Red Hat Enterprise Linux 8.3 and New Version of Red Hat OpenShift Released
November 17, 2020

Red Hat introduced new capabilities for Red Hat Enterprise Linux and Red Hat OpenShift intended to help enterprises bring edge computing into hybrid cloud deployments.

The Red Hat Linux platform adds features designed to maximize system stability and preserve workload independence in smaller physical footprints, while Red Hat OpenShift, an enterprise Kubernetes platform, now provides remote worker node architecture to help deliver Kubernetes to space-constrained and remote deployments.

The small physical footprints, remote locations and limited connectivity of edge devices pose a challenge for traditional, full-featured operating systems, but not Red Hat Enterprise Linux. With enhancements in Red Hat Enterprise Linux 8.3, the enterprise Linux platform can more easily span from core datacenters to space-constrained, remote servers, and is built to provide the levels of supportability, stability and security features required by enterprise edge deployments.

Edge-focused updates to Red Hat Enterprise Linux include:

- Rapid creation of operating system images for the edge through the Image Builder capability. This enables IT organizations to more easily create purpose-built images optimized for the broad architectural challenges inherent to edge computing but customized for the exact needs of a given deployment.

- Remote device update mirroring to stage and apply updates at the next device reboot or power cycle, helping to limit downtime and manual intervention from IT response teams.

- Over-the-air updates that transfer less data while still pushing necessary code, an ideal feature for sites with limited or intermittent connectivity.

- Intelligent rollbacks built on OSTree capabilities, which enable users to provide health checks specific to their workloads to detect conflicts or code issues. When a problem is detected, the image is automatically reverted to the last good update, helping to prevent unnecessary downtime at the edge.

With these capabilities, Red Hat Enterprise Linux is able to provide a single production-grade Linux platform that can span the entirety of an enterprise, from on-premise servers to the public cloud and from core datacenters to the farthest-flung edge devices. This standardization on open innovation provides the backbone for open hybrid cloud, enabling organizations to focus on application and service innovation and not compatibility or integration challenges across an IT estate.

In August 2020, Red Hat OpenShift introduced 3-node cluster support, bringing the capabilities of the industry’s leading enterprise Kubernetes platform to bear at the network’s edge in a smaller footprint. Today, OpenShift further expands edge architecture support with remote worker nodes.

Remote worker nodes enable IT organizations to place single worker nodes in remote locations that can then be managed by centralized supervisor nodes at a larger site, such as a core or regional datacenter. This provides an additional topology choice to organizations pursuing Kubernetes innovation at the edge. When combined with Red Hat Advanced Cluster Management for Kubernetes, IT teams are able to deploy more consistent and stable Kubernetes clusters along with the associated resources, wherever connectivity to the internet is reliable across the open hybrid cloud. An example could be telecommunications service providers who need to deploy RAN Distributed Unit (DU) in locations where the smaller footprint is needed, with the controller aggregating multiple DU locations and hosting the supervisor nodes in the central unit.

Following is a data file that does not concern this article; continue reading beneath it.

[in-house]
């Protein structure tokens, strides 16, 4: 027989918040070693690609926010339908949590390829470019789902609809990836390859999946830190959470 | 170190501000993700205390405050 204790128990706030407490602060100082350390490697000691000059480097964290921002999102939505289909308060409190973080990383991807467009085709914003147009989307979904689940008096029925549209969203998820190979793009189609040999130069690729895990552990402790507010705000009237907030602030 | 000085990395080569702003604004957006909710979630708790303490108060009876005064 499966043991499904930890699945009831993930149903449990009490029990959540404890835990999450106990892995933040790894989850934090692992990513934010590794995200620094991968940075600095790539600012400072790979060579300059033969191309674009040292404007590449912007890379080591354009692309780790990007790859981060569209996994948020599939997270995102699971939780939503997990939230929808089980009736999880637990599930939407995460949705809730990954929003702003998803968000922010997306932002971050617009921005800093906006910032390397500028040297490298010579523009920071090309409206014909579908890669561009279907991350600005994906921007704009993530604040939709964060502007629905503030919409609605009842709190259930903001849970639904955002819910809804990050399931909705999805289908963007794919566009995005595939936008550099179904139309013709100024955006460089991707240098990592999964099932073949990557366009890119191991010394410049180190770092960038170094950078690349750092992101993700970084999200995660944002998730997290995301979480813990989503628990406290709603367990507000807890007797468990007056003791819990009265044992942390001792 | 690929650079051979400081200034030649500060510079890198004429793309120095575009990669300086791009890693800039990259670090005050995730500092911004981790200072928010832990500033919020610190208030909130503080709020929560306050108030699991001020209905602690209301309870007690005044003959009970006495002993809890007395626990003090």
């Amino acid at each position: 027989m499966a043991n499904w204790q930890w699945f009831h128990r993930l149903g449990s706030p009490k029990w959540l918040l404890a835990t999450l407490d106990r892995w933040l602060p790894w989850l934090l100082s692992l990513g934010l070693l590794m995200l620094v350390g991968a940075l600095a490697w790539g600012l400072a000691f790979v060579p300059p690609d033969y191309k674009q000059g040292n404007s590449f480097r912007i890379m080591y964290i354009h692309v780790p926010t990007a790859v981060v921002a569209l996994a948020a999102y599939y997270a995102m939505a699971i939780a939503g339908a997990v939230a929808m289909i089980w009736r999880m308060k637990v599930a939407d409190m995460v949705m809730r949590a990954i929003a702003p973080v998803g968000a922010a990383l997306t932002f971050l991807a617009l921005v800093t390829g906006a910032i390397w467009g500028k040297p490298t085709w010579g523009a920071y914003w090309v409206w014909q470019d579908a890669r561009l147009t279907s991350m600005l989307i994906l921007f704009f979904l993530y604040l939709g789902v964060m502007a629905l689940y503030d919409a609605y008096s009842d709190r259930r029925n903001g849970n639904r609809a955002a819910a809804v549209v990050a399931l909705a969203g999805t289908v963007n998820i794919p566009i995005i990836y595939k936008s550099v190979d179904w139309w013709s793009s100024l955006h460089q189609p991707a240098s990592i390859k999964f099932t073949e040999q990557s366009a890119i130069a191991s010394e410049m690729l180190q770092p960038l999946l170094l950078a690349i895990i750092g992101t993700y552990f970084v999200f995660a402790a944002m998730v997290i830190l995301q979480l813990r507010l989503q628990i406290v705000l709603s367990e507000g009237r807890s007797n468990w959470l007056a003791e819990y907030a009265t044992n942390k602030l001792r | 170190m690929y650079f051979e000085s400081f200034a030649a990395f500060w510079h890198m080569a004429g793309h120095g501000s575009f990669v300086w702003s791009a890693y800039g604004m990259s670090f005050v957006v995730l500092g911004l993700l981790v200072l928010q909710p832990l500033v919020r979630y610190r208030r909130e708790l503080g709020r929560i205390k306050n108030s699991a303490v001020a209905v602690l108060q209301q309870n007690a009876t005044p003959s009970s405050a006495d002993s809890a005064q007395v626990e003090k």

In addition, a new AI/ML industrial manufacturing blueprint is now available as a complete GitOps repository which everyone can use, study and even contribute to is also now available.

Share this

Industry News

January 27, 2021

Indigo.Design announced the public preview of Indigo.Design App Builder.

January 27, 2021

ARMO announced its launch out of stealth having secured $4.5 million in seed funding from Pitango First.

January 27, 2021

CloudSphere announced the appointment of Jane Gilson as the company’s CEO successor to Patrick McNally.

January 26, 2021

JFrog announced an agreement with Docker.

January 26, 2021

SUSE released Longhorn 1.1.

January 26, 2021

HAProxy released HAProxy Kubernetes Ingress Controller 1.5.

January 25, 2021

Progress announced the new release of Progress Kendo UI, a complete collection of JavaScript UI components.

January 25, 2021

CloudNatix announced the close of a $4.5M Seed round financing led by DNX Ventures, with the participation from a new investor Cota Capital and existing investors: Incubate Fund, Vela Partners and 468 Capital.

January 25, 2021

Quali announced $54 million in new funding, co-led by Greenfield Partners and JVP.

January 21, 2021

Platform9 released Platform9 Release 5.0, with a number of new features to provide operational efficiencies for its freedom, growth, and enterprise managed Kubernetes products.

January 21, 2021

Infragistics announced the release of Infragistics Ultimate 20.2, a complete UX and UI solution for  design and development teams  which is fully compatible with .NET 5, Microsoft’s latest  release of .NET development platform.

January 21, 2021

Couchbase Cloud is now available on Microsoft Azure.

January 20, 2021

Hitachi Vantara announced the availability of Hitachi Kubernetes Service, enabling customers to consistently and securely deploy, manage, monitor, and govern Kubernetes clusters across major cloud providers and on premises.

January 20, 2021

Internal announced the launch of an enterprise-ready app development platform for internal tools.

January 20, 2021

StackPulse announced a $20 million Series A led by GGV Capital.